Sean Davis continues his bid to be mayor of Portland, responding to people who believe that he needs to pay his dues before running for office.
The campaign goes on. One of the things about announcing that you are running for mayor is that you start getting advice from everywhere. Along with advice comes criticism, which is good, but many people who I haven’t met are writing me and saying while they love that I want to get into politics, I should have run for a smaller office. They say that maybe I should pay my dues before throwing my hat in for mayor of a town this size.
While I can see what they mean from their point of view, I would argue that I might know more about democracy than the other candidates. I would argue that I have paid my dues while protecting people in war-torn countries who are voting in the first democratic election of their lifetimes. I’ve watched people risk their lives to cast their vote and I believe that political lesson is more valuable than going to an Ivy League school and then returning to Oregon to be handed an official office. I understand, in a way that many people can’t, how important it is for our political leaders to truly represent the people they are trusted to govern.
Here in Portland, the big papers have all but called the election already for a man who is the current state treasurer. He raised $250,000 almost instantly after announcing, and our local papers have run articles with the same message: there is only one real candidate. Recently they have conceded that there is one other candidate for mayor, but he won’t put up that big of a fight. He’s also a career politician (county commissioner) with a degree from an Ivy League school.
But this all begs the question, when did we start putting our politicians on pedestals and start believing that only a certain type of affluent person could govern us? Representing and governing the population isn’t a privilege for the few, it’s the responsibility of the many. With the most recent pay raise, the Portland mayor makes sixty-five bucks an hour. Why? How much does a schoolteacher make? A fireman? A police officer? Why are we paying politicians ridiculously more than those who educate our children or put their lives on the line every day for our safety? I’ll guarantee you right now that when elected I’ll give a third of that salary back to the city, to our struggling public schools or to one of our communities.
Today, I met with David Schor who has been a candidate for mayor longer than anyone else. He filed before the state treasurer or the county commissioner. We had coffee and he told me that other than a combative interview on the conservative Lars Larson radio show and a small article in the alternative paper to our alternative paper, no media would respond to him. This is a shame because Schor has some intelligent and creative ideas on how to help Portland and its housing crisis. These ideas need to be heard.
As far as my campaign is concerned, we’re building what I’m told is called the “kitchen cabinet.” My core group has grown. I’m lucky to have some amazing people volunteering to help. Gabe Vaught is an officer in the National Guard and he’s taken over a lot of the work. He’s bringing more people in. We have what’s shaping up to be a good staff.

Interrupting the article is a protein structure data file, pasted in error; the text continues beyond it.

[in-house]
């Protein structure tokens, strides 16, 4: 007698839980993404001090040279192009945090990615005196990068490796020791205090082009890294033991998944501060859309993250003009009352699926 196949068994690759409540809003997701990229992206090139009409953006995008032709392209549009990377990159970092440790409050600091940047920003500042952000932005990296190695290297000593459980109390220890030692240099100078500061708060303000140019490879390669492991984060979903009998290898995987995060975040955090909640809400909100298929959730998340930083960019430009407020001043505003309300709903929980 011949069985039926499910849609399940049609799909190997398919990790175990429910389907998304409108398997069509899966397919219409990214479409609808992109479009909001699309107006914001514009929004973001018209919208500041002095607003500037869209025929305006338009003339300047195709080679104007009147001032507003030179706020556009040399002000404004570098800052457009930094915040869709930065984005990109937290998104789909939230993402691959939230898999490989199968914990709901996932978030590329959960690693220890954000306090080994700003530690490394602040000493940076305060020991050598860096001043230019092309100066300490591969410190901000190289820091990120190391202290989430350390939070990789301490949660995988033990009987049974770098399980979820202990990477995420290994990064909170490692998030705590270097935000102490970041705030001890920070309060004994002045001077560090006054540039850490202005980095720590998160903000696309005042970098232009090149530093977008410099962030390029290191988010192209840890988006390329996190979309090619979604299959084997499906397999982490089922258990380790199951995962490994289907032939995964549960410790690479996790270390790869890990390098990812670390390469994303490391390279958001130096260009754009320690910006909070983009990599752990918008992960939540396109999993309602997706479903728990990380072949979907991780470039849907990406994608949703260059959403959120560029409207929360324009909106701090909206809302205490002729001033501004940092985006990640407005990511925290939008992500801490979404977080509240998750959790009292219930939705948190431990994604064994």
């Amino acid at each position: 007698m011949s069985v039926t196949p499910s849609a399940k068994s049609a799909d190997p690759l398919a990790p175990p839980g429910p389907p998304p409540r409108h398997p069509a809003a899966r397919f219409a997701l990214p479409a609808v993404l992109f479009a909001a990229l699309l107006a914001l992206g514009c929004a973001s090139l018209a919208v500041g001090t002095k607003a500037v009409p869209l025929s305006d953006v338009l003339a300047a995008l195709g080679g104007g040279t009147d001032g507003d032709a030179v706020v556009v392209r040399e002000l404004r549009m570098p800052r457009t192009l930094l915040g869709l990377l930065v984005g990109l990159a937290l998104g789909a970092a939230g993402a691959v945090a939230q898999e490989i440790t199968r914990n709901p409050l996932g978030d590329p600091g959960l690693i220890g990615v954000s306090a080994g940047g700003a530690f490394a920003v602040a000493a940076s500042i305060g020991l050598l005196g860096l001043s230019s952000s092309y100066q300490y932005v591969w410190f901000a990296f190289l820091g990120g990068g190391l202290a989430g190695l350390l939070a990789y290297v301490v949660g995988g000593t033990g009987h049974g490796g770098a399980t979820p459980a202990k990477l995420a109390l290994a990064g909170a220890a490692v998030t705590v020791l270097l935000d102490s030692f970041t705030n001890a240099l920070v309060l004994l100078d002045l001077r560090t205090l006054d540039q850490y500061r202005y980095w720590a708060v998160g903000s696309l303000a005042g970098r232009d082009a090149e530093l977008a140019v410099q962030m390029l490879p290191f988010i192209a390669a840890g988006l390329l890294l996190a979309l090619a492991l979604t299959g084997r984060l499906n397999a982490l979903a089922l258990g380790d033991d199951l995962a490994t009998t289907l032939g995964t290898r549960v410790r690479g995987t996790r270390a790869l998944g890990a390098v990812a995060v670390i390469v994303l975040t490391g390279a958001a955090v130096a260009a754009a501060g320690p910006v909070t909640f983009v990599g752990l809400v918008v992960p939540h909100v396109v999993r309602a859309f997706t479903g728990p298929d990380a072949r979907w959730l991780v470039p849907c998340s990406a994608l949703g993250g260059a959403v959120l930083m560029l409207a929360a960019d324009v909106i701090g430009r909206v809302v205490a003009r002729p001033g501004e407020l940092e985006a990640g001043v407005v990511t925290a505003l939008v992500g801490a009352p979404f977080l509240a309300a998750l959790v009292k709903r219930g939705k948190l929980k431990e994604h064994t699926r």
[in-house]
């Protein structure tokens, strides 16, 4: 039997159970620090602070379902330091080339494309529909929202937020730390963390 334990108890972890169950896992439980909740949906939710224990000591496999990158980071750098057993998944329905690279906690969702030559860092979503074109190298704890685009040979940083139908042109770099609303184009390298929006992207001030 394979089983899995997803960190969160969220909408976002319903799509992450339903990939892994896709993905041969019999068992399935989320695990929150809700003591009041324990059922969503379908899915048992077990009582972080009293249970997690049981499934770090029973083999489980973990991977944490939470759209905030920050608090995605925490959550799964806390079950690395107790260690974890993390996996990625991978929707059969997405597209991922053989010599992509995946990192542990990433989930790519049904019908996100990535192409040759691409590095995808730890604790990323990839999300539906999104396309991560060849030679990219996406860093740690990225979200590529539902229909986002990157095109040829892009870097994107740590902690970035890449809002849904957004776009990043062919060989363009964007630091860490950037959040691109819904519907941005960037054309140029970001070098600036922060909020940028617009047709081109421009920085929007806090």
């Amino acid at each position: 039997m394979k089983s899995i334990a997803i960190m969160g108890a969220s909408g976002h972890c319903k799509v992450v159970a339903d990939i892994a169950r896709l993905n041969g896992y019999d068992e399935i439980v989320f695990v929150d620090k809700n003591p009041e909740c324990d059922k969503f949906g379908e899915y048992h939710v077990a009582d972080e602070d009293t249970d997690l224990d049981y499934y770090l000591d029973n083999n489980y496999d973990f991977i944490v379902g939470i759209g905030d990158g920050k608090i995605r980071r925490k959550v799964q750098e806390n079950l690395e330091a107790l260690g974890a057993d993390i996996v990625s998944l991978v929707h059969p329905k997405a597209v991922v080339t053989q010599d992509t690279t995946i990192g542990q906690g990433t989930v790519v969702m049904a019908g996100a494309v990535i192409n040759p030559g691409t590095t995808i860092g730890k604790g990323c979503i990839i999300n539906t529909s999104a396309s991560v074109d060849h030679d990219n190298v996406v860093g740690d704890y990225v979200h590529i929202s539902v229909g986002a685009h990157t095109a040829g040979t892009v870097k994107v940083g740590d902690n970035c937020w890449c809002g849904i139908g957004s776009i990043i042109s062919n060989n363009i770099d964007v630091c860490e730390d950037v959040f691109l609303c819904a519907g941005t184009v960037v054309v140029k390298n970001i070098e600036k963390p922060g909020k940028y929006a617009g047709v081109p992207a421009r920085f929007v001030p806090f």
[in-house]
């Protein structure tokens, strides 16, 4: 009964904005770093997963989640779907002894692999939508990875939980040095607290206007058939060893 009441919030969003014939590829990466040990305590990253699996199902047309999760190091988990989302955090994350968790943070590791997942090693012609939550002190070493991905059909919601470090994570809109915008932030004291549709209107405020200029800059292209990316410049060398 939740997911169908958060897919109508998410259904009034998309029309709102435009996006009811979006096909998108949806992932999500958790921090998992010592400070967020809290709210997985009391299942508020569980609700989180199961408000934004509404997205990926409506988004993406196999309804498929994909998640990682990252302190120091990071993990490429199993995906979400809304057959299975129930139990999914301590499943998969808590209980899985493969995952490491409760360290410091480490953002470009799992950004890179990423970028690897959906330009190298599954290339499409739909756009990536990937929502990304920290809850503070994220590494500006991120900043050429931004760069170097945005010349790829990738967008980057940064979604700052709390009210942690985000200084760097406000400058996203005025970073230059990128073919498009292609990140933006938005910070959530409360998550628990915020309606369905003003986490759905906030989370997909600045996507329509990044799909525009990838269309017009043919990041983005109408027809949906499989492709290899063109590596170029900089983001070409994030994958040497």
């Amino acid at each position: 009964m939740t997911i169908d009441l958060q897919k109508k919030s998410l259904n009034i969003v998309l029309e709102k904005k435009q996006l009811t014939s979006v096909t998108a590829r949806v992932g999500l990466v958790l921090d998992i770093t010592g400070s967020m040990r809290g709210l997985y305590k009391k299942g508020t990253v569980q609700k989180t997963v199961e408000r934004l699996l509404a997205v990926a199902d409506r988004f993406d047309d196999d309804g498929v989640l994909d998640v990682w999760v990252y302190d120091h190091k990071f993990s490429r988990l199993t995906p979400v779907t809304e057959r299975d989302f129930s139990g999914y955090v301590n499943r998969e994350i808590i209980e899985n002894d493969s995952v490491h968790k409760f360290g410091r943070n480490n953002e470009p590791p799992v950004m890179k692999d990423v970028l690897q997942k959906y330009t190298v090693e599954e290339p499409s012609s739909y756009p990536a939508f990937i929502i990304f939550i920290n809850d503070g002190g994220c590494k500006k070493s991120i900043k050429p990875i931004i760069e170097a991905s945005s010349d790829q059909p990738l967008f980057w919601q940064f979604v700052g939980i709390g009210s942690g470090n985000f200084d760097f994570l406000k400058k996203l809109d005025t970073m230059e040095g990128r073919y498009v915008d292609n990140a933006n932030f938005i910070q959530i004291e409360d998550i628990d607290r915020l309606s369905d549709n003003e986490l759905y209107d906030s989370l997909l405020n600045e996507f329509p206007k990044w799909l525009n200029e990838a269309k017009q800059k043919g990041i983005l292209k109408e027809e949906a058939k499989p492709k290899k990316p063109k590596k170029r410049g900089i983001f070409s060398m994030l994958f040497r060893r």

I spoke last night at the Clinton Street Theater in Southeast Portland at a reading celebrating Edgar Allan Poe’s birthday. After the show, I spoke to groups and individuals. I really feel like we’ve won people over. There is so much support out there. I’ve had to start a Political Action Committee and register it with the Secretary of State. This means filing more paperwork because when I filed as a candidate we had no money, but every new adviser I trust tells me we need money. They tell me that’s why the papers and the media aren’t taking us seriously. Money buys cred. Money pays for bumper stickers, brochures, ground pounders, ads, and so much more. So, the “Friends of Sean Davis” PAC should be approved tomorrow and our bank account will be ready to receive donations by the end of the week.
I knew going into this it would be hard work, but like I always say, unless they’re going to shoot at me and blow me up, I’ve been through worse. This summer I worked 16-hour days for months on end. I’ll put the time in. No one questions my determination.
And more good news: many people have already compared me to Bud Clark, a former mayor of Portland, 1985-1992. He was a man with no real political experience who had had enough of the system and ran. He won. Not only did he win, he was one of the best mayors our town ever had. Last week, I called the bar that he owns on a whim thinking there was some wild chance that he might email me and give me a word or two of advice. Days went by and nothing, and that’s what I expected. But today, he emailed me back and he called me “a very talented human being.” Not only did he give me some very kind words, but he also said he’d come to the American Legion Post that I manage to talk to me next week. The momentum is growing.
The number one goal here is to get my name and views out and get enough people interested before the May primaries. Oregon election laws state that if one candidate gets more than 50% of the votes in the primaries, the election is pretty much over. No one else will be on the ballot in November. I’ve emailed many community leaders, government officials, and small business owners. I’ll be meeting with a lot of them in the next few weeks.
We will have an election here in Portland. Democracy belongs to the people. Political positions need to be decided by elections, not by who has the most money. I don’t doubt that the papers and other media will come around. People across this country, and especially here in Portland, Oregon, are sick of the current political climate. We’ve all paid our dues.